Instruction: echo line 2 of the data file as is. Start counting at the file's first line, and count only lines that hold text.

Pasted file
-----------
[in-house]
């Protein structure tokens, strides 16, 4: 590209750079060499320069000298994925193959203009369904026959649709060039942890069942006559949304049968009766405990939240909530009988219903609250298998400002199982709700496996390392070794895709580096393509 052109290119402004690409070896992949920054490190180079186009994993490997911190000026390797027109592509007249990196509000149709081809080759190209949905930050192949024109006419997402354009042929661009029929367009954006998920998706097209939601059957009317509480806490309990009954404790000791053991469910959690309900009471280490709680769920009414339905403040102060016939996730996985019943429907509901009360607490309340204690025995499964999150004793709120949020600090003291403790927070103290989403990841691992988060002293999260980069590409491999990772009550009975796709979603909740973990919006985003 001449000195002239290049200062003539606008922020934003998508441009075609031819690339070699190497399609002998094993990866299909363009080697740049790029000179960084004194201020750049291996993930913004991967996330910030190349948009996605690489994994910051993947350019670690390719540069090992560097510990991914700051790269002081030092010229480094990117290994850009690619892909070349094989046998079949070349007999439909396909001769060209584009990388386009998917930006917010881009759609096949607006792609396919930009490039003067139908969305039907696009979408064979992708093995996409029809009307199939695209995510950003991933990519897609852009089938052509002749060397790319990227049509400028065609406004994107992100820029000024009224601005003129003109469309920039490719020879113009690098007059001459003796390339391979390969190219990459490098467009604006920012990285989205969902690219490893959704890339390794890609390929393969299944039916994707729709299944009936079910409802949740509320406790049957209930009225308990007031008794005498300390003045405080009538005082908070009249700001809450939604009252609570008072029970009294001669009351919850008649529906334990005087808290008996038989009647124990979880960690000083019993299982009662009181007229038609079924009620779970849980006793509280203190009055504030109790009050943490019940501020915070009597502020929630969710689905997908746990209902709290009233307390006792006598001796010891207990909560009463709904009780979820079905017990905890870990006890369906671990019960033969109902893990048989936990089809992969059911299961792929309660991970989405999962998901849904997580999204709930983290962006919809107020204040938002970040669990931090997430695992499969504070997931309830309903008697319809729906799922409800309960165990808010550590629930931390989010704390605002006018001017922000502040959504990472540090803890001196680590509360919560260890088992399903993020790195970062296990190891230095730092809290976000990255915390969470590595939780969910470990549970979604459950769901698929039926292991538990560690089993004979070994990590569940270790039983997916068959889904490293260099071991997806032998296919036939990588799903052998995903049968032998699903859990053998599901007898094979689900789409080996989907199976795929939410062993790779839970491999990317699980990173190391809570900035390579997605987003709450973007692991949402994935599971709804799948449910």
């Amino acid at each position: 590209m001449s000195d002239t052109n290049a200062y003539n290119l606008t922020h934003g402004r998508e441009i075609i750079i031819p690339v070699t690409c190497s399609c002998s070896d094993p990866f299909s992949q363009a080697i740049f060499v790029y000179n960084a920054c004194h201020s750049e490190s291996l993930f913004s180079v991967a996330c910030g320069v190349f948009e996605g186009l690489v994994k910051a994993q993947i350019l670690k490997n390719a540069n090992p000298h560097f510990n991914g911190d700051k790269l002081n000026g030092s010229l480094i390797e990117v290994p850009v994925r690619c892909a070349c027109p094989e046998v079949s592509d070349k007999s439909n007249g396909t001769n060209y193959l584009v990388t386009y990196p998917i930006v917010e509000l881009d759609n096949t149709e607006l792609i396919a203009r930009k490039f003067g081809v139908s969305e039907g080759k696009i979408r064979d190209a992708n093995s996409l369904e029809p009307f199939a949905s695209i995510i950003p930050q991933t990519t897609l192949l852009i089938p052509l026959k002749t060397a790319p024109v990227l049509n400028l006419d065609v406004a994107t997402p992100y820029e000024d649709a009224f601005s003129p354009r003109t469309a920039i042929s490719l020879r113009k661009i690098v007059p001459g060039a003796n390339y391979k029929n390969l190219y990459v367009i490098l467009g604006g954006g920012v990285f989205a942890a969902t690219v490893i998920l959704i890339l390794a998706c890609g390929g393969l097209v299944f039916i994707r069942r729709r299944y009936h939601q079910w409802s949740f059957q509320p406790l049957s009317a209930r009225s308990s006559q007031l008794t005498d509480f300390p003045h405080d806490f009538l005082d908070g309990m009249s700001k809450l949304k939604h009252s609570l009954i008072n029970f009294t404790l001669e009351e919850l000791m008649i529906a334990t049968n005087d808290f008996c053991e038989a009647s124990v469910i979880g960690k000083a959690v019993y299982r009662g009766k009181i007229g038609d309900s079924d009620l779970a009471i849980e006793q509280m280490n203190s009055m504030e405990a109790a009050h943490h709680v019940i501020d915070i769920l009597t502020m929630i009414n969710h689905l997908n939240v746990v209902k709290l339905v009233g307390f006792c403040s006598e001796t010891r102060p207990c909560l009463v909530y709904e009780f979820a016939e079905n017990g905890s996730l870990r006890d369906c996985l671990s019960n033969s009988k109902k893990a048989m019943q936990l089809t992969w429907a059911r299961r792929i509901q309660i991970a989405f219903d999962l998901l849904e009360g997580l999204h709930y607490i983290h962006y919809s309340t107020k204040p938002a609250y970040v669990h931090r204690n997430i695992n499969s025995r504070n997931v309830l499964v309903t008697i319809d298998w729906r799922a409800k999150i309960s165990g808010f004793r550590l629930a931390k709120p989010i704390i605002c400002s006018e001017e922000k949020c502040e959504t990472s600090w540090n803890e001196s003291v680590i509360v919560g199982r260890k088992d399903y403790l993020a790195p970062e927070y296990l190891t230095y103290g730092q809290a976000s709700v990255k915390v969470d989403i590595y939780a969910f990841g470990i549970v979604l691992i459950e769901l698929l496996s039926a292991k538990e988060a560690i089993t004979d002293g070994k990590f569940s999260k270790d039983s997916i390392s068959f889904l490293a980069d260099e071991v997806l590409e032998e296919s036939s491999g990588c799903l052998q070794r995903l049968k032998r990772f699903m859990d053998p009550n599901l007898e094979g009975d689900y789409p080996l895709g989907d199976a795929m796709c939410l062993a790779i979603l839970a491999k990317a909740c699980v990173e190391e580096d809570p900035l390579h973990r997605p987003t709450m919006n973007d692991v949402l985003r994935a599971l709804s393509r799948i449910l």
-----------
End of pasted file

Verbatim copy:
């Protein structure tokens, strides 16, 4: 590209750079060499320069000298994925193959203009369904026959649709060039942890069942006559949304049968009766405990939240909530009988219903609250298998400002199982709700496996390392070794895709580096393509 052109290119402004690409070896992949920054490190180079186009994993490997911190000026390797027109592509007249990196509000149709081809080759190209949905930050192949024109006419997402354009042929661009029929367009954006998920998706097209939601059957009317509480806490309990009954404790000791053991469910959690309900009471280490709680769920009414339905403040102060016939996730996985019943429907509901009360607490309340204690025995499964999150004793709120949020600090003291403790927070103290989403990841691992988060002293999260980069590409491999990772009550009975796709979603909740973990919006985003 001449000195002239290049200062003539606008922020934003998508441009075609031819690339070699190497399609002998094993990866299909363009080697740049790029000179960084004194201020750049291996993930913004991967996330910030190349948009996605690489994994910051993947350019670690390719540069090992560097510990991914700051790269002081030092010229480094990117290994850009690619892909070349094989046998079949070349007999439909396909001769060209584009990388386009998917930006917010881009759609096949607006792609396919930009490039003067139908969305039907696009979408064979992708093995996409029809009307199939695209995510950003991933990519897609852009089938052509002749060397790319990227049509400028065609406004994107992100820029000024009224601005003129003109469309920039490719020879113009690098007059001459003796390339391979390969190219990459490098467009604006920012990285989205969902690219490893959704890339390794890609390929393969299944039916994707729709299944009936079910409802949740509320406790049957209930009225308990007031008794005498300390003045405080009538005082908070009249700001809450939604009252609570008072029970009294001669009351919850008649529906334990005087808290008996038989009647124990979880960690000083019993299982009662009181007229038609079924009620779970849980006793509280203190009055504030109790009050943490019940501020915070009597502020929630969710689905997908746990209902709290009233307390006792006598001796010891207990909560009463709904009780979820079905017990905890870990006890369906671990019960033969109902893990048989936990089809992969059911299961792929309660991970989405999962998901849904997580999204709930983290962006919809107020204040938002970040669990931090997430695992499969504070997931309830309903008697319809729906799922409800309960165990808010550590629930931390989010704390605002006018001017922000502040959504990472540090803890001196680590509360919560260890088992399903993020790195970062296990190891230095730092809290976000990255915390969470590595939780969910470990549970979604459950769901698929039926292991538990560690089993004979070994990590569940270790039983997916068959889904490293260099071991997806032998296919036939990588799903052998995903049968032998699903859990053998599901007898094979689900789409080996989907199976795929939410062993790779839970491999990317699980990173190391809570900035390579997605987003709450973007692991949402994935599971709804799948449910």